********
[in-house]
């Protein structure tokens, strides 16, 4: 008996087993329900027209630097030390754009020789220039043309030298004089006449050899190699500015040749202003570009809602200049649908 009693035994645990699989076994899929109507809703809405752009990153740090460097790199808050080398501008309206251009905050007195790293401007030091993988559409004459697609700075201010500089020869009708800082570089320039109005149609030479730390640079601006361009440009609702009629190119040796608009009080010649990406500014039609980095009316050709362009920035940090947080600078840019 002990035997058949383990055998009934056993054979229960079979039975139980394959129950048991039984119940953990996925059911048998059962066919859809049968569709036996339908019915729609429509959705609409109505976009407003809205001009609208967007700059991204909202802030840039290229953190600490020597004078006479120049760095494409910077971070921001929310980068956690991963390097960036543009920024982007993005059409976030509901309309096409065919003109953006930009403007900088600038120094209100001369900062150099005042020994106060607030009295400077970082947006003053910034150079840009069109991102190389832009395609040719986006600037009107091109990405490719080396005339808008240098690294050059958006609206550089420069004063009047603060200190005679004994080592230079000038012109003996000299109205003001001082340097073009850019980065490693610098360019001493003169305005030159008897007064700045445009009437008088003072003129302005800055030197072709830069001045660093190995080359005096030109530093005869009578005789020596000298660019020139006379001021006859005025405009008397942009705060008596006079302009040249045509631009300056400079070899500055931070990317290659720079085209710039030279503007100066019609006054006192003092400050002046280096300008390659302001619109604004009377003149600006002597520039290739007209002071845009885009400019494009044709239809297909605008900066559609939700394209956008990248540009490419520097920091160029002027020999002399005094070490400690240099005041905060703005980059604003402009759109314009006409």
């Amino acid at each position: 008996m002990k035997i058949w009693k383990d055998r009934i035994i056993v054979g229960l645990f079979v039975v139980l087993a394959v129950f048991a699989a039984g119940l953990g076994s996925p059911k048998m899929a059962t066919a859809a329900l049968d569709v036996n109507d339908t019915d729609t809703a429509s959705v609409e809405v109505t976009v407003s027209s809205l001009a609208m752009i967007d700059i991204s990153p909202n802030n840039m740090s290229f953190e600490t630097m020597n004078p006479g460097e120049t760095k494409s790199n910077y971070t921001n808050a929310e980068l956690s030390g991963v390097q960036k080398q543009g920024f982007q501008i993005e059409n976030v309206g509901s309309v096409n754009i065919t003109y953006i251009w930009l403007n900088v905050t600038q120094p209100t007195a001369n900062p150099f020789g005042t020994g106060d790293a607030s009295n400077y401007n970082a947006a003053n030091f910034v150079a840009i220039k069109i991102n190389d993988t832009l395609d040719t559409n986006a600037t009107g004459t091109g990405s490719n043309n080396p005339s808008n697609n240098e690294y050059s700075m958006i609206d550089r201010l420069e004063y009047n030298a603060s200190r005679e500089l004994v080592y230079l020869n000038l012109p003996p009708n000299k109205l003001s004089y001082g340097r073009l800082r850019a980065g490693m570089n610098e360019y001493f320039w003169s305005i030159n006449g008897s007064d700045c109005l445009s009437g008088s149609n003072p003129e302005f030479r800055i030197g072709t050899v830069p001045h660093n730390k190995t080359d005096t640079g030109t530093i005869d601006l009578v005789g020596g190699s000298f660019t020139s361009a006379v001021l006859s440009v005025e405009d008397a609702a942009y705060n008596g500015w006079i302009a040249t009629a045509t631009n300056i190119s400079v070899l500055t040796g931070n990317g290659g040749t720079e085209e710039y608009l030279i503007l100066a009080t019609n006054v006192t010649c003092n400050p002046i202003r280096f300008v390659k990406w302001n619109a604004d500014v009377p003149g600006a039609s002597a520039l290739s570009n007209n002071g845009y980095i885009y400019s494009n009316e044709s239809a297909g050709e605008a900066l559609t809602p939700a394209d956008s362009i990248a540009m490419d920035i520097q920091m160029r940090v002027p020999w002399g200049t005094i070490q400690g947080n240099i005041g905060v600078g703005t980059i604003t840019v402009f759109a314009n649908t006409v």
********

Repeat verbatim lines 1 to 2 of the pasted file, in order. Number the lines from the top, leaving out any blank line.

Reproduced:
[in-house]
């Protein structure tokens, strides 16, 4: 008996087993329900027209630097030390754009020789220039043309030298004089006449050899190699500015040749202003570009809602200049649908 009693035994645990699989076994899929109507809703809405752009990153740090460097790199808050080398501008309206251009905050007195790293401007030091993988559409004459697609700075201010500089020869009708800082570089320039109005149609030479730390640079601006361009440009609702009629190119040796608009009080010649990406500014039609980095009316050709362009920035940090947080600078840019 002990035997058949383990055998009934056993054979229960079979039975139980394959129950048991039984119940953990996925059911048998059962066919859809049968569709036996339908019915729609429509959705609409109505976009407003809205001009609208967007700059991204909202802030840039290229953190600490020597004078006479120049760095494409910077971070921001929310980068956690991963390097960036543009920024982007993005059409976030509901309309096409065919003109953006930009403007900088600038120094209100001369900062150099005042020994106060607030009295400077970082947006003053910034150079840009069109991102190389832009395609040719986006600037009107091109990405490719080396005339808008240098690294050059958006609206550089420069004063009047603060200190005679004994080592230079000038012109003996000299109205003001001082340097073009850019980065490693610098360019001493003169305005030159008897007064700045445009009437008088003072003129302005800055030197072709830069001045660093190995080359005096030109530093005869009578005789020596000298660019020139006379001021006859005025405009008397942009705060008596006079302009040249045509631009300056400079070899500055931070990317290659720079085209710039030279503007100066019609006054006192003092400050002046280096300008390659302001619109604004009377003149600006002597520039290739007209002071845009885009400019494009044709239809297909605008900066559609939700394209956008990248540009490419520097920091160029002027020999002399005094070490400690240099005041905060703005980059604003402009759109314009006409």